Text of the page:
Session Type(s): Training
Training Tag(s): Grassroots Organizing/Campaigns
Starts: Saturday, Jul. 16 9:00 AM
Ends: Saturday, Jul. 16 10:15 AM
The Illegal Immigration Reform and Immigrant Responsibility Act of 1996 created the pathways to the criminalization of immigrants that we know today. Since then, millions of immigrants have languished in detention facilities and jails and many face deportation and separation from their families. This training gets at the root of the problem by connecting the conversations around immigration and criminal justice reform. Using examples from the #HoustonBeyondICE/#HoustonSinMiedo campaign’s current fight against 287(g) immigration contracts in Harris County Jails, we’ll focus on how to build and strengthen coalitions between immigrant youth, black youth, and criminal justice organizers. We’ll also cover communications strategies for talking about criminal justice and immigration and show you how to build power to influence local law enforcement.
This training is best suited for those with medium expertise in immigration and criminal justice related topics.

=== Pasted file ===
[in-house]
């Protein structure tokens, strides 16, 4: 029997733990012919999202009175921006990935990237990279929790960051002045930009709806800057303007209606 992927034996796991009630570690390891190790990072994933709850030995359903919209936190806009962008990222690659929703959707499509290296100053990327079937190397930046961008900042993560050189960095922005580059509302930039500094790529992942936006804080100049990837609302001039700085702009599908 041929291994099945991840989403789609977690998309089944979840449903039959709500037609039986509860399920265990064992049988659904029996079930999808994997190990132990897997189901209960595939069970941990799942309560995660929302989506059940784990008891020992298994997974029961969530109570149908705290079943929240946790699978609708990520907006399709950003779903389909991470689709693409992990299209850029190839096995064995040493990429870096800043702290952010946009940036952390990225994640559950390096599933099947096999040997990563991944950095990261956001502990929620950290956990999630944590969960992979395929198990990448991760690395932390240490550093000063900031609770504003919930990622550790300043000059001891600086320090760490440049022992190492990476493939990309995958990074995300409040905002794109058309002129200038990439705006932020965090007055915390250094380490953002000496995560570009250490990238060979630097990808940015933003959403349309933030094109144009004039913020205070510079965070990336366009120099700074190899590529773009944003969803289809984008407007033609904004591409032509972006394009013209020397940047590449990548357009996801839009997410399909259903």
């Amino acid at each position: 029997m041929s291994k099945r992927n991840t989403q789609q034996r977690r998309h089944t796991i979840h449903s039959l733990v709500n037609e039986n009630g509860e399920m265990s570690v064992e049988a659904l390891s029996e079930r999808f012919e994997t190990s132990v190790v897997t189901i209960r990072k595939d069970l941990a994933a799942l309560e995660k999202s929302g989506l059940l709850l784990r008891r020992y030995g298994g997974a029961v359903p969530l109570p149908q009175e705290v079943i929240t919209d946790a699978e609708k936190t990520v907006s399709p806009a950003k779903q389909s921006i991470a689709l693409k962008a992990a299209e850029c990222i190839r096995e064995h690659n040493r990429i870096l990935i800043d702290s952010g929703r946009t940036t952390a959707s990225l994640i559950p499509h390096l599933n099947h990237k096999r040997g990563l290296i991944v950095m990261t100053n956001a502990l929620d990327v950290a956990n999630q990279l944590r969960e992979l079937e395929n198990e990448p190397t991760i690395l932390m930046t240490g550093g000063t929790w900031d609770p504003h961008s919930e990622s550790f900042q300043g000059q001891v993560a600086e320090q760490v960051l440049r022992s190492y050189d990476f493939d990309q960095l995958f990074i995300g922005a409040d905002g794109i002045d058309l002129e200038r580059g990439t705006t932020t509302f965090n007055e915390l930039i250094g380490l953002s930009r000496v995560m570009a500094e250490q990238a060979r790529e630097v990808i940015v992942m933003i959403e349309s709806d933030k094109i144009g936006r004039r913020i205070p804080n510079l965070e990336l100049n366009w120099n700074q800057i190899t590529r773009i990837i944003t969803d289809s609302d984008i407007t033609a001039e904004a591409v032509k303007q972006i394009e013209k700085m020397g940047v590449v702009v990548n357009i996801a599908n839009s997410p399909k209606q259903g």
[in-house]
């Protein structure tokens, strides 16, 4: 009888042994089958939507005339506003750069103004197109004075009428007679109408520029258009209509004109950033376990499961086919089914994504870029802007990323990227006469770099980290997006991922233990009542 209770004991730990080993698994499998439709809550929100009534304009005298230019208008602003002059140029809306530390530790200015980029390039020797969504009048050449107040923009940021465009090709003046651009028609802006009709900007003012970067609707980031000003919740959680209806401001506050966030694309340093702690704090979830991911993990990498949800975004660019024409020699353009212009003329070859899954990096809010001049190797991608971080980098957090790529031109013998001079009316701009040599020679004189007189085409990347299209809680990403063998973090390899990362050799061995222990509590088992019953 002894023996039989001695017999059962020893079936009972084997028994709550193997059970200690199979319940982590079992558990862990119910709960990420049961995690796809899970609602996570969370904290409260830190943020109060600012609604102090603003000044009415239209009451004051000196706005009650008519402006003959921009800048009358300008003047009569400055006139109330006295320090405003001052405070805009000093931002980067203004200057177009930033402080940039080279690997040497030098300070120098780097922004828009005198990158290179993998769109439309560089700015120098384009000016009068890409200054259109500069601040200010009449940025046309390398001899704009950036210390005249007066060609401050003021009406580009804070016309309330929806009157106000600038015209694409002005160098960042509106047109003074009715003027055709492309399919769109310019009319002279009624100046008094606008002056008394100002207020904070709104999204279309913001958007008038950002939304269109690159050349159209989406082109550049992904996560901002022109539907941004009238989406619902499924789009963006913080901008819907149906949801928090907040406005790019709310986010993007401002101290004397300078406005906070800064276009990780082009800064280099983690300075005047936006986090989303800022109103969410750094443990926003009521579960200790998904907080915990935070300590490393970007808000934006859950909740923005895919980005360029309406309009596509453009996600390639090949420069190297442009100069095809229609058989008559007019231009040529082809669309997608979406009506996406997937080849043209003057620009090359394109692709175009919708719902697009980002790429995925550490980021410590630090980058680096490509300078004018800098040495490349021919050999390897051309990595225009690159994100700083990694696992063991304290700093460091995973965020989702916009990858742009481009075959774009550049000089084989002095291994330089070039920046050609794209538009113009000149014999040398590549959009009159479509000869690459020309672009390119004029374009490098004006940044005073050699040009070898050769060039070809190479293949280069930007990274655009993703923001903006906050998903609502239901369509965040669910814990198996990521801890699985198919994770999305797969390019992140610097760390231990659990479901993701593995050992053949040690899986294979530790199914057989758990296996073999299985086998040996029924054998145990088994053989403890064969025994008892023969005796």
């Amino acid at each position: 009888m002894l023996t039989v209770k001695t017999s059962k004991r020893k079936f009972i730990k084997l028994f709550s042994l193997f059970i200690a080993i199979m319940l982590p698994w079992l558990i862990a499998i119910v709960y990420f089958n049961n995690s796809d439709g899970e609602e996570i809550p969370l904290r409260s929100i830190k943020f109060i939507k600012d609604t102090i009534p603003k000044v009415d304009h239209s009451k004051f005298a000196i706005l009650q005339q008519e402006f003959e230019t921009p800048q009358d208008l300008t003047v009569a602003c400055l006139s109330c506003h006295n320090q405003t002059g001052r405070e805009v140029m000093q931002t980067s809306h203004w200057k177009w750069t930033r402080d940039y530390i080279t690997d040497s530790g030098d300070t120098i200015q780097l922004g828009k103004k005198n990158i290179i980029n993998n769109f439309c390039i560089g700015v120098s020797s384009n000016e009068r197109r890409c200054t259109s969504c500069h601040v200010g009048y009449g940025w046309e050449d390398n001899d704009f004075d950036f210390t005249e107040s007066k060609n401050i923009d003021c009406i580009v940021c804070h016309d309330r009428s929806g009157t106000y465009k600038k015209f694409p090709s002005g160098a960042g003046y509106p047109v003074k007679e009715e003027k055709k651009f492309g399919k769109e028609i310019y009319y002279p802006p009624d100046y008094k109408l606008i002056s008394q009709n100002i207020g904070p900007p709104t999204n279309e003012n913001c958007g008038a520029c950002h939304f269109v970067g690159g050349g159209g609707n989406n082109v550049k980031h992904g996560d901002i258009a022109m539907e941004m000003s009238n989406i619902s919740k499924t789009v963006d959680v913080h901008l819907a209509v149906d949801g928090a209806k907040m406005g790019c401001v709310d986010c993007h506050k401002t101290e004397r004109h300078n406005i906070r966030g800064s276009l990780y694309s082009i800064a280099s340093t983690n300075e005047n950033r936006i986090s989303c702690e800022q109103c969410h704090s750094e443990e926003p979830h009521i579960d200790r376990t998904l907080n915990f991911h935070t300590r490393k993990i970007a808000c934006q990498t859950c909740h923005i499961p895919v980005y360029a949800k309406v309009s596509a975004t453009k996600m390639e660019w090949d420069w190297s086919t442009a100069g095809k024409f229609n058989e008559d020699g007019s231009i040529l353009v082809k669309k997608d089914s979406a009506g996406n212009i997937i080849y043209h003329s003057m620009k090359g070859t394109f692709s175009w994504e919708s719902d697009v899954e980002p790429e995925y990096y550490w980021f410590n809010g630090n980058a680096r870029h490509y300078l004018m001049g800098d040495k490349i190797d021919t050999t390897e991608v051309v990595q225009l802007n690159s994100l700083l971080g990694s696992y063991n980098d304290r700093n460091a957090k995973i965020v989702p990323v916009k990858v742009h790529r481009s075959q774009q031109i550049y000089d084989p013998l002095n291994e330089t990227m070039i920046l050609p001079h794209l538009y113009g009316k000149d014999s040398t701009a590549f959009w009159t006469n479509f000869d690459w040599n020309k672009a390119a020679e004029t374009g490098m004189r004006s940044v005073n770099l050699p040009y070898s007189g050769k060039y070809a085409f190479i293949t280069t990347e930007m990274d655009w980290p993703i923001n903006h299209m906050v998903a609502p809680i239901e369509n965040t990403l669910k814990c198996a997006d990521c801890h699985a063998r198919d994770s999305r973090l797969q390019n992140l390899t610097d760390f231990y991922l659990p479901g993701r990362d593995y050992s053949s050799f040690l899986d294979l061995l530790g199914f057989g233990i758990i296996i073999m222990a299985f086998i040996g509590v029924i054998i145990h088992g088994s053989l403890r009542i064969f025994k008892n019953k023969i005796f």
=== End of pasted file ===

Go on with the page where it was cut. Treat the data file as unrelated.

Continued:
Ambar Pinto, 22, was born in Cochabamba, Bolivia to a Mexican mother and a Bolivian father. She moved to the U.S. at the age of 12 and has lived in Northern Virginia ever since. Ambar was aware of her undocumented status and knew that things would be difficult. She enrolled in the Edu-Futuro leadership program, when Ambar was able to talk about her status for the first time. She then served this organization’s board for six years. In 2012, Ambar became a co-founder of Dreamers of Virginia (DoV) and has been working to achieve higher education for all undocumented youth in that state. DoV advocated for a partial victory in April of 2015 when the Attorney General Mark Herring declared that undocumented youth with DACA would be able to get in-state tuition rates. Ambar is passionate about defending people’s rights especially those who are victims of an unjust and racist immigration system. She joined UWD’s Deportation Defense Program in 2015, and led Dreamers of Virginia to have their first action to end the 287(g) program in Prince William County.